Flores de Mayo

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Less than 24 hours ago, I knew nothing about Flores de Mayo. I learned a fair bit from the Wikipedia article, and when I was done reading that article, I knew I had to watch my Filipino friends hold their own Santacruzan: the procession of … um … Virgin Marys? OK, the article isn’t really clear, and my friends didn’t say a lot about the history. They were too busy decorating umbrellas and making arches and dressing up in debutante finery.

They decided to have a competition, where each one of their teams would present a couple–the woman and her escort (or in one case, two women and their escort)–and they would parade around their work space. Then distinguished and distinguishing judges would evaluate them on a 100 point scale. I was lucky enough to be present during the event, and immensely honored to have been asked to be a judge.

We were asked to judge them on several points: poise, beauty, construction, crowd impact, and sophistication. I gave them all top marks for beauty for they were all beautiful, and I felt it would be more fair to judge them on the effort they put into their costumes and banners, etc. I had to leave before I could learn the results of the judging. Who won doesn’t really matter to me. They all had a great time.

One other note about the pageant: a couple of other Americans were invited to participate in the pageant. We chatted a bit about the experience afterwards, and it was really great for the three of us to have been included in their uniquely Filipino event.

And for my closest Filipino friends, Nezie, Val, and Leslie, this blog post is for you. Because you expected it.

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Temporary and Permanent

In my previous trip to Manila, I had described the city as “tearing itself apart”. Many of the physical aspects of the city that led me to make that statement are still here (shocking, I know, since it was only 18 months ago), but I’ve got a slightly more nuanced view now.

Rather than tearing itself apart, I would characterize it as a city that lets itself crumble. I don’t know why it is letting itself crumble–they have an insanely large workforce with, I’lll guess, millions that are under employed. And labor is cheap here, relative to other parts of the developing world (which is why I’m here). And Filipino businesses treat their labor as cheap–how do they improve customer service and sales at stores? Put more people on the showroom floor.

Here’s an anecdote experienced in one way or another by every one of my American compatriots. I have a thing for blue socks. It’s a bit of a story beyond the scope of this post, so if you don’t know it, just understand it makes sense for me to go to a department store and look for blue socks. In the SM Department store attached to Mall of Asia, I had a hankerin to find a new pair of blue socks. I walked into the men’s accessories department (socks, underwear, belts, wallets, etc) and was instantly greeted by four sales associates. Blue socks? No problem! “Here, sir, look at this?” “What about these?” “Sir!” “Over here!” “These are very nice.” I tried to clarify… crew or mid-calf length, business appropriate, Filipino themed? Yeah, I know that last point was a stretch, but when I had six or seven sales associates each ripping open packs of socks to demonstrate how wonderful their sock pair was, I had to walk away. Too. Much. Attention. “Just let me fucking look at the socks!” I wanted to scream.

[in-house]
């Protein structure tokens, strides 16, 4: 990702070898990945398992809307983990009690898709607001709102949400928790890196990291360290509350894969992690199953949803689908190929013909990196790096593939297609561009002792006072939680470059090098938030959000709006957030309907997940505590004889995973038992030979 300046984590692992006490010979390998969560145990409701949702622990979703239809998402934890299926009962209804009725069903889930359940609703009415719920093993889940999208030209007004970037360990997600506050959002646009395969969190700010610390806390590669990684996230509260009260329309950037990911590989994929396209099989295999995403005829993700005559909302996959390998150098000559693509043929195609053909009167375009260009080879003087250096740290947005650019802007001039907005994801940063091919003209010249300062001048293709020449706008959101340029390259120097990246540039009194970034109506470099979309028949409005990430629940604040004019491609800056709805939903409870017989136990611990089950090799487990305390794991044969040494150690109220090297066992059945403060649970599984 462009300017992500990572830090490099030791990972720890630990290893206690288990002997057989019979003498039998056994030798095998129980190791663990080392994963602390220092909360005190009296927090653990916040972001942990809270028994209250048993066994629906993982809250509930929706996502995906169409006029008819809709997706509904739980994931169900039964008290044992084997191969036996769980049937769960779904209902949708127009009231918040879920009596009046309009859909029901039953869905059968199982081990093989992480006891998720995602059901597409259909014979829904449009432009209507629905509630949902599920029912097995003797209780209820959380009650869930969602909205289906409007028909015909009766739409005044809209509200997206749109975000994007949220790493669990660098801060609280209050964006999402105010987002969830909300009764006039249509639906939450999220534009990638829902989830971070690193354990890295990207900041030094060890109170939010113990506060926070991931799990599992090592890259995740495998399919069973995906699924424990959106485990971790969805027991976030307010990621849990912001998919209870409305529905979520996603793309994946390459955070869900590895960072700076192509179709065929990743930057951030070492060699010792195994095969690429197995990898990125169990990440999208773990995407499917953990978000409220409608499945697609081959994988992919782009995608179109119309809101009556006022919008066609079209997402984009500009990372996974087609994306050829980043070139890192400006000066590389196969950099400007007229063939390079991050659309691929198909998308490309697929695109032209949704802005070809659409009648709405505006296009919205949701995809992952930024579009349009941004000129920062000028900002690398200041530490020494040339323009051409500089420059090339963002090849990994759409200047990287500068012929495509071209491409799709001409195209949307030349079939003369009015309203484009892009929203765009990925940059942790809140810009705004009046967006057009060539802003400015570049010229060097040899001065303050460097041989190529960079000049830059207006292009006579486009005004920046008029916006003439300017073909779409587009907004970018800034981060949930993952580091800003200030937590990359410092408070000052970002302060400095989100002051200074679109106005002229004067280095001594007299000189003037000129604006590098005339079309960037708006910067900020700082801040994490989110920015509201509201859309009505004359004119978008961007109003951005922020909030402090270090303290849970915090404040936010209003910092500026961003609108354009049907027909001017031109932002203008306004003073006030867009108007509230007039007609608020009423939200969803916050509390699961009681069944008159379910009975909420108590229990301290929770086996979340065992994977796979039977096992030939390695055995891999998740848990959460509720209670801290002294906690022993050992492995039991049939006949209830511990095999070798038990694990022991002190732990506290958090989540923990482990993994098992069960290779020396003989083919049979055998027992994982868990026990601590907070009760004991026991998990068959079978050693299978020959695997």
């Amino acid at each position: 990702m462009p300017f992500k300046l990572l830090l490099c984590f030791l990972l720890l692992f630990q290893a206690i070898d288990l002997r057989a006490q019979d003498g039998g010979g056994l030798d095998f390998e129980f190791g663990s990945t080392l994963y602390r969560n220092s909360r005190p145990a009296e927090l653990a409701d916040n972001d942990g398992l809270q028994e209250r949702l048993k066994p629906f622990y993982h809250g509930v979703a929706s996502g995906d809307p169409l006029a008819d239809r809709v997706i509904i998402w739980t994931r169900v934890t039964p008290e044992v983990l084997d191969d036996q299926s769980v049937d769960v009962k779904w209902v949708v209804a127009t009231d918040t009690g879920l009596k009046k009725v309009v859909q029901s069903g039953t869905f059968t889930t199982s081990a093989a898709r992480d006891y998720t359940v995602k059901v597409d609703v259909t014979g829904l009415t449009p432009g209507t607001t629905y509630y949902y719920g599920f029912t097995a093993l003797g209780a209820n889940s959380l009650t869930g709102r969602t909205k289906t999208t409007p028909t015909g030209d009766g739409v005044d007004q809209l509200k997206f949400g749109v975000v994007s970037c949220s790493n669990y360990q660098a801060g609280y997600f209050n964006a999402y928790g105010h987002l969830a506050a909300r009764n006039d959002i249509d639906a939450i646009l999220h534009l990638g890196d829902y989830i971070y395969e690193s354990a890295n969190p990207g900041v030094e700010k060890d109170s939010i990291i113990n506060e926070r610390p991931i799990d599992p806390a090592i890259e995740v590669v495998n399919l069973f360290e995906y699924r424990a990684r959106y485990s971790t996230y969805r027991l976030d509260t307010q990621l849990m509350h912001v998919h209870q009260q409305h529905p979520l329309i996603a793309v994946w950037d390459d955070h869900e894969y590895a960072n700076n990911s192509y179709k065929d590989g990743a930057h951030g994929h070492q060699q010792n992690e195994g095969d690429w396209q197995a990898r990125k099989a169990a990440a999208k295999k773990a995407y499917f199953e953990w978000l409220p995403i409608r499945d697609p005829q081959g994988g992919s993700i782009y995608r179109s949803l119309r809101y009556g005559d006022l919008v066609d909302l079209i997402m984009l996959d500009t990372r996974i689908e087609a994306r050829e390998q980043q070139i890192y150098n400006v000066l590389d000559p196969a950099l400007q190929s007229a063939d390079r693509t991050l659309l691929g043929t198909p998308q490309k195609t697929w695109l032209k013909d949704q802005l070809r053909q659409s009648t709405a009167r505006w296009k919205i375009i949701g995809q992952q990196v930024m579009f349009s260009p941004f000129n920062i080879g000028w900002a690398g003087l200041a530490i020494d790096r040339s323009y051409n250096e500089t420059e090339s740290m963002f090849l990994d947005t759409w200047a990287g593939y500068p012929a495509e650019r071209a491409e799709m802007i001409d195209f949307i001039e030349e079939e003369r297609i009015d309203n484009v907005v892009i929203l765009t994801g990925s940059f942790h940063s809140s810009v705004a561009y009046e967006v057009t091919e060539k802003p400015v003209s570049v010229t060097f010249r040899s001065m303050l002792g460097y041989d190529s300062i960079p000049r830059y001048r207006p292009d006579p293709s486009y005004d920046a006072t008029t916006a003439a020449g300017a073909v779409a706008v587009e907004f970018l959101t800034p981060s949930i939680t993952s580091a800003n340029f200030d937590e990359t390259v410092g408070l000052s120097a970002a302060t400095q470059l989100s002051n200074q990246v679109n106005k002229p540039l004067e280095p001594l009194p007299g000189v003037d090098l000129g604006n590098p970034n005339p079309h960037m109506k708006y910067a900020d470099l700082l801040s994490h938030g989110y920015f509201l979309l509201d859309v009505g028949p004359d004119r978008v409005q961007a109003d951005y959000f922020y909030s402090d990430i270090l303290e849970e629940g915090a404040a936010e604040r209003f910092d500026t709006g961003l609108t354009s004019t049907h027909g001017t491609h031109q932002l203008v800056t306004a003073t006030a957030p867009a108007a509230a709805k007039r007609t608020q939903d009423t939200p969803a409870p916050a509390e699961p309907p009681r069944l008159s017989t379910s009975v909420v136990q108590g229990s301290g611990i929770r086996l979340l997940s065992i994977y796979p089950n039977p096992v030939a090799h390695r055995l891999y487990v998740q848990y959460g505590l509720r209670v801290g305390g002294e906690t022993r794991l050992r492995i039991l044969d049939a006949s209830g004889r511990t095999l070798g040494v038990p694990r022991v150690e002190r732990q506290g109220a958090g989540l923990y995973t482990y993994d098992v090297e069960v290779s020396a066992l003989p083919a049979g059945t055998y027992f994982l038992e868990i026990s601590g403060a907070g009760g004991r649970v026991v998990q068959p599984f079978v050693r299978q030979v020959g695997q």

I assure you, gentle Americano reader, my anecdote is not unique. I and others have experienced it many times. In part, this customer service attitude is what makes them an ideal location for off-shored contact centers. But it makes my point–humans are a cheap way for them to solve a problem. In the men’s accessories section of the SM Department store, I counted no fewer than 15 associates. In the US, the same space would be staffed by maybe one person. Assuming they weren’t on break.

So how is it that a city with a massive workforce, ready to work, can’t seem to keep its self from deteriorating? I honestly don’t know. But these pictures are the things I’ve noticed as “permanent structures” that have become temporary due to decay and neglect.

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Pole being supported by wires, rather than the other way around.

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Crumbling steps of the Cultural Center of the Philippines theater complex, as an example of crumbling concrete everywhere.

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Disarmed statues along Roxas Boulevard. Look too closely and your heart will be broken by the leashed, malnourished dog at the feat of the boy. I know not of his fate.

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Statues among rubble. The rest of the promenade has been restored. Sort of.

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The vacant and nearly forgotten Cultural Center of the Philippines.

In contrast to this “neglect” that is omnipresent, I also see a lot of “making do” with the resources available. There are many times when structures or barricades or general infrastructure are put in place as, I imagine, a temporary solution to a problem. But due to a lack of funds or willpower, those temporary solutions have essentially become permanent.

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Concrete barricades, colorfully painted, in place to protect the street vendors present every day.

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This way through the intersection has been closed for at least a month. It shows no sign of opening, and no sign as to why it is closed.

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“Check point” signs are everywhere. There is no “check point” ahead. This sign and barricade had been added to close a section of road that has been ‘off limits’ for years.

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18 months ago, these signs and ‘tent’ were more prominent in the road, though never staffed, and never were we stopped. Also, see that the tent is made of recycled vinyl sign material?